“I am announcing new dedicated team that will be set up to help these people evidence their right to be here.”
Posts Tagged: Immigration
“It is inhumane and cruel for so many of that generation to have suffered for so long in this condition.”
Sunder Katwala: “Rivers of blood” and a striking reflection. Powell set the bar too low on integration.
Across this half-century, from Scarman after Brixton to MacPherson after Stephen Lawrence, governments have engaged only sporadically engaged with race.
Taking back control will give us scope to restore public confidence in our migration controls, support key sectors of the economy, and woo wealth creators.
They want to know that their political leaders aren’t racist or judgemental or stuck in a 1950s parody – but they aren’t interested in hearing about these ideas primarily.
The presence of people like Orban in the EU club should worry Brussels far more than the prospect of Britain leaving it
He often disagrees with EU policies, but would not be averse to using its powers and institutions to promote a very different, nativist, concept of Europe and Europeans.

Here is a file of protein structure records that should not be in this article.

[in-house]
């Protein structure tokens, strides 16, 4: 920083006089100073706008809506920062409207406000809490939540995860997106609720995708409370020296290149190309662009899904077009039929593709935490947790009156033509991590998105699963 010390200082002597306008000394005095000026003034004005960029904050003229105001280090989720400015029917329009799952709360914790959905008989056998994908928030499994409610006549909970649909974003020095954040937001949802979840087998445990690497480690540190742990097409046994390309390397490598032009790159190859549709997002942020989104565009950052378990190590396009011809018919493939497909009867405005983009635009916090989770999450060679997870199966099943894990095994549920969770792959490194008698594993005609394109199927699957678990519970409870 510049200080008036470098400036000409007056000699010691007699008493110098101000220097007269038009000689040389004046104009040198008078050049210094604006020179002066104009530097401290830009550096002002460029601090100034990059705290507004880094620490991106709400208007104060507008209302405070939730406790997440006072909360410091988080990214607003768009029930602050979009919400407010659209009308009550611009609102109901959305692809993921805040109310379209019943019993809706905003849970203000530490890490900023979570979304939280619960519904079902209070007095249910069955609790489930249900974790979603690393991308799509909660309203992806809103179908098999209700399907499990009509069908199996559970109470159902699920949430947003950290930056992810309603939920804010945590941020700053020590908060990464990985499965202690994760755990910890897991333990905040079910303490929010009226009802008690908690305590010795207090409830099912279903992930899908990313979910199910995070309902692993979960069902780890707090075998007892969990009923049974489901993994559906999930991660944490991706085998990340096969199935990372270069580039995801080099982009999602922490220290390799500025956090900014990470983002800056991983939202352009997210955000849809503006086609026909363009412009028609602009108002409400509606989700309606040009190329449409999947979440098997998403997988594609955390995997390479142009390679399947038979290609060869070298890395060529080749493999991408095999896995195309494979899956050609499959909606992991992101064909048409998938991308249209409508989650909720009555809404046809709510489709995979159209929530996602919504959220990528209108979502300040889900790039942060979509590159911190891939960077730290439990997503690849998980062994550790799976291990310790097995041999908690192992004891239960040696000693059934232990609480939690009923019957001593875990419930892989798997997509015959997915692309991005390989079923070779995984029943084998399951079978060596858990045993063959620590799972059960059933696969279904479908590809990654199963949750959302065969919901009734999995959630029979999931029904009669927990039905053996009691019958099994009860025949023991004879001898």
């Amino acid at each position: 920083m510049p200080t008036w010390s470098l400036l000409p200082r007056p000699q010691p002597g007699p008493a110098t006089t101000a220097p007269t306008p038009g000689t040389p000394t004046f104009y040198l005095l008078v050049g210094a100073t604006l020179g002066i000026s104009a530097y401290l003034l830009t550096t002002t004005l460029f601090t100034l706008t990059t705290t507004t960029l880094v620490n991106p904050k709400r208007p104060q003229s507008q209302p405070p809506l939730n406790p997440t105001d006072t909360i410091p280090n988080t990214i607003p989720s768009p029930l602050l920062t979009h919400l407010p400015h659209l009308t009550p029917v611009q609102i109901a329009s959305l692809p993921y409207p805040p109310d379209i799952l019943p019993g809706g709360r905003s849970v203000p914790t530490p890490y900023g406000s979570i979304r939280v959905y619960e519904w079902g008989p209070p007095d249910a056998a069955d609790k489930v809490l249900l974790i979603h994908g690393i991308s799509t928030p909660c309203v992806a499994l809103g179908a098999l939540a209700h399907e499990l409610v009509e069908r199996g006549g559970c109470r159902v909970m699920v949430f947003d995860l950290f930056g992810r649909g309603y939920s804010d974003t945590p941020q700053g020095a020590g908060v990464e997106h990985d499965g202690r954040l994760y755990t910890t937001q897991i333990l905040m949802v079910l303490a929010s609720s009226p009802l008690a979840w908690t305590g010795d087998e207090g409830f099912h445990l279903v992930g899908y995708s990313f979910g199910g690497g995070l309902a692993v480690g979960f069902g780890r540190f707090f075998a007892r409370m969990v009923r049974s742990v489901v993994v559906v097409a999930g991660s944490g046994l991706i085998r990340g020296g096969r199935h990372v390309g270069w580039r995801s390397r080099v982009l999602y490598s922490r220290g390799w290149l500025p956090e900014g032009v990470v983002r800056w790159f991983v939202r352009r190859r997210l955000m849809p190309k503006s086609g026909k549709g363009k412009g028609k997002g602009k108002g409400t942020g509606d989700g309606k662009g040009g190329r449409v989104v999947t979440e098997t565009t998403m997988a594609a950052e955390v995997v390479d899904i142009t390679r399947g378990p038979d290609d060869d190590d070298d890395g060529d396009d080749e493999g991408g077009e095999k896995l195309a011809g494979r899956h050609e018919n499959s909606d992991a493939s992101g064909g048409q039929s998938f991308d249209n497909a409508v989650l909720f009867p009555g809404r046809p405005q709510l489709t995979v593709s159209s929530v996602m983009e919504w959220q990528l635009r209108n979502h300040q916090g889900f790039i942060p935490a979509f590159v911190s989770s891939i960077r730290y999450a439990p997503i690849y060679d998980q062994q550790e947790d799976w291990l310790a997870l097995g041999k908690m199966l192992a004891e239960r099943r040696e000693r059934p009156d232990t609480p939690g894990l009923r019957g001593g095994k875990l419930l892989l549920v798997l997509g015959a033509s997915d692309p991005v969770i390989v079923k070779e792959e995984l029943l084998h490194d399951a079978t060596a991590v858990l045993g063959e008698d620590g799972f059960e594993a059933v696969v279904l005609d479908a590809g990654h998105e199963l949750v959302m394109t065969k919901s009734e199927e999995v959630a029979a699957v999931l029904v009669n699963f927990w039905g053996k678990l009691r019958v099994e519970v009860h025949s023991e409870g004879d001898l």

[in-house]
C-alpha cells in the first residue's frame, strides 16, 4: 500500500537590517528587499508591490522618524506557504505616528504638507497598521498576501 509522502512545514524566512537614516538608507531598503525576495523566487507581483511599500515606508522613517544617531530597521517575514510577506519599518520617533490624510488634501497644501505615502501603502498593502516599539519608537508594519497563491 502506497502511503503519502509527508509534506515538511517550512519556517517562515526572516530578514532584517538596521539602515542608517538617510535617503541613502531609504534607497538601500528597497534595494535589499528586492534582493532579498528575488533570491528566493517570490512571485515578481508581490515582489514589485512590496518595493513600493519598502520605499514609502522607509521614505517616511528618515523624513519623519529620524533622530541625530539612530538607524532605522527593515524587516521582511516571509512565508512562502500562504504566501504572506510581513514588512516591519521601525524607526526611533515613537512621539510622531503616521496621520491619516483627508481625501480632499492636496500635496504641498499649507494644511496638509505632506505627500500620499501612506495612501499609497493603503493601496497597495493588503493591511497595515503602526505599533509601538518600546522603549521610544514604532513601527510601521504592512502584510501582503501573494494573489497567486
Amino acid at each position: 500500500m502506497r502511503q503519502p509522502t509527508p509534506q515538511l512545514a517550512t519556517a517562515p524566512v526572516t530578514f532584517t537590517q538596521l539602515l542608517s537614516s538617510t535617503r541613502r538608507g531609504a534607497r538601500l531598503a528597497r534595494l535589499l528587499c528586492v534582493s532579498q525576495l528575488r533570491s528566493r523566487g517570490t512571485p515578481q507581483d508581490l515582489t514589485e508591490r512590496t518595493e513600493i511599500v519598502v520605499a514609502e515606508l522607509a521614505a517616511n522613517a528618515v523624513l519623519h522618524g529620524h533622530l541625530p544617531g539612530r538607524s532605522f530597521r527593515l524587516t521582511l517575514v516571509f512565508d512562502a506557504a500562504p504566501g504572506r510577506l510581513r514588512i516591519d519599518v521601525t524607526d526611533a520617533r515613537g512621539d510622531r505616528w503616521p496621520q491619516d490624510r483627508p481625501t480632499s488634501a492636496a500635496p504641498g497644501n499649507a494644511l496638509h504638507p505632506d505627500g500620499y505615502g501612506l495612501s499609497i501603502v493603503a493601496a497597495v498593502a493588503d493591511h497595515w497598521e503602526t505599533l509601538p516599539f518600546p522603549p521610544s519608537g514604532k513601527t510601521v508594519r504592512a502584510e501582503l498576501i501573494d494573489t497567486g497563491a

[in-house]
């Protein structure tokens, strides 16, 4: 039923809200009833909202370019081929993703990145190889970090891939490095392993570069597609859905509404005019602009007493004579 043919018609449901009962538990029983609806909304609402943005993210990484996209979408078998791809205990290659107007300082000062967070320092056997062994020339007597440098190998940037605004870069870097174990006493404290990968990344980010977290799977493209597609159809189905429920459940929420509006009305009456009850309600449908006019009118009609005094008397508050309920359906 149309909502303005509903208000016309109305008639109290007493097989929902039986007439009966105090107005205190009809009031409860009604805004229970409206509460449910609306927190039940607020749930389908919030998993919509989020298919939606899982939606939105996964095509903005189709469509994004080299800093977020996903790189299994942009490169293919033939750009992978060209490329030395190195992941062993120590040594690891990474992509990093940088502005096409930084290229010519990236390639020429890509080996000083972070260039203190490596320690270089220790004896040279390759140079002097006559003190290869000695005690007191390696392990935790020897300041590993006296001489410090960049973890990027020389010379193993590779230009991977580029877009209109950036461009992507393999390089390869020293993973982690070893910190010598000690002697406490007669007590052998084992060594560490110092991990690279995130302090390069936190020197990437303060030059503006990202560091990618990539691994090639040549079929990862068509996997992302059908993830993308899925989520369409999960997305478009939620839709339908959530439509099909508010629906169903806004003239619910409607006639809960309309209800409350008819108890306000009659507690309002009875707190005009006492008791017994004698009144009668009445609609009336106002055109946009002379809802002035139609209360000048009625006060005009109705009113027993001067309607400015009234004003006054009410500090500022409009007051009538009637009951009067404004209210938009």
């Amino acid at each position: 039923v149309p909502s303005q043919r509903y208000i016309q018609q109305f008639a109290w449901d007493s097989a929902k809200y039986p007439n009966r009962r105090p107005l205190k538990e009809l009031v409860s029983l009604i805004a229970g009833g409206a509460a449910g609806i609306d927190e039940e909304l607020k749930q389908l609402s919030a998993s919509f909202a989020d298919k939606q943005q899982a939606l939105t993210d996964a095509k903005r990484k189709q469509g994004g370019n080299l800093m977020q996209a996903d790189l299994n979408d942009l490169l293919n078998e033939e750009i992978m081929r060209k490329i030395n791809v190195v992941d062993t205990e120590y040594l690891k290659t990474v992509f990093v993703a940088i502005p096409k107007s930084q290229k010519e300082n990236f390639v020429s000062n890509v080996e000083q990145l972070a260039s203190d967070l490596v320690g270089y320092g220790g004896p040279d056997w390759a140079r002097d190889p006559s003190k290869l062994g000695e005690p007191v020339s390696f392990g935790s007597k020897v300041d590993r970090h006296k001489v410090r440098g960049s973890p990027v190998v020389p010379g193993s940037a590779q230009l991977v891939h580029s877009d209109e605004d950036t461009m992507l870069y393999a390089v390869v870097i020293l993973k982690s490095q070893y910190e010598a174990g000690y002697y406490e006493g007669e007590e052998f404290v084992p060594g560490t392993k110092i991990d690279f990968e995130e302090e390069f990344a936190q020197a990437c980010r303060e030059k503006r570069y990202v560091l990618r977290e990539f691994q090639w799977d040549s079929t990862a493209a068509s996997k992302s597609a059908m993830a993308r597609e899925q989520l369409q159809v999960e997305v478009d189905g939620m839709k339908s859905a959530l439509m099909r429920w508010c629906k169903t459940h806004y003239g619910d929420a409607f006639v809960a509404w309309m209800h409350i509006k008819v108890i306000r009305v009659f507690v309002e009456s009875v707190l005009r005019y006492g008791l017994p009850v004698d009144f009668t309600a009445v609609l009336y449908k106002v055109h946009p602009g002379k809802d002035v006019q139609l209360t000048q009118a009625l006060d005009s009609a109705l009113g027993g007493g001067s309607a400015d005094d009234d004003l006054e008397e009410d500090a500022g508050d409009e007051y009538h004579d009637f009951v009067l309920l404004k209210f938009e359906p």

It’s remarkable that the official public body that advises the Government on such issues seems not to have published a report on this topic since 2011.
Andrew Green: The Government has lost its way on immigration – and the Home Secretary shows no interest in reducing it
We should not allow ourselves, in the next phase of negotiations, to be drawn into further migration concessions in exchange for trade concessions.
After Brexit, EU nationals in the UK should have the right to vote in local elections – so should all other permanent residents
The principle of “no taxation without representation” should apply. Why should a Swede be able to vote but not a Norwegian?
The Green Paper isn’t perfect, but the Communities Secretary is right to reject oaths of office and an excessively broad definition of ‘extremism’.
Social cohesion is a tricky thing to quantify, but the Communities Secretary should explain how he plans to decide if his pilot programmes are a success or not.
Countries with which we strike future trade deals – the top priority for Party members according to our survey – should be treated more favourably than those with which we don’t.
Brexit. Compare and contrast. On divergence, real Cabinet debate. On immigration, a stance quietly shelved.
220,000 people from EU countries came here last year. May’s U-turn thus has implications not only for rights but for numbers.
“Yes we’re going to get Brexit right and deliver a good Brexit deal for them, but we’re also building the homes the country needs so that people can own their own home.”
When a ‘right-wing’ politician is nominated for a plaque, it is almost bound to be controversial with ‘the left’. Tories are much more generous.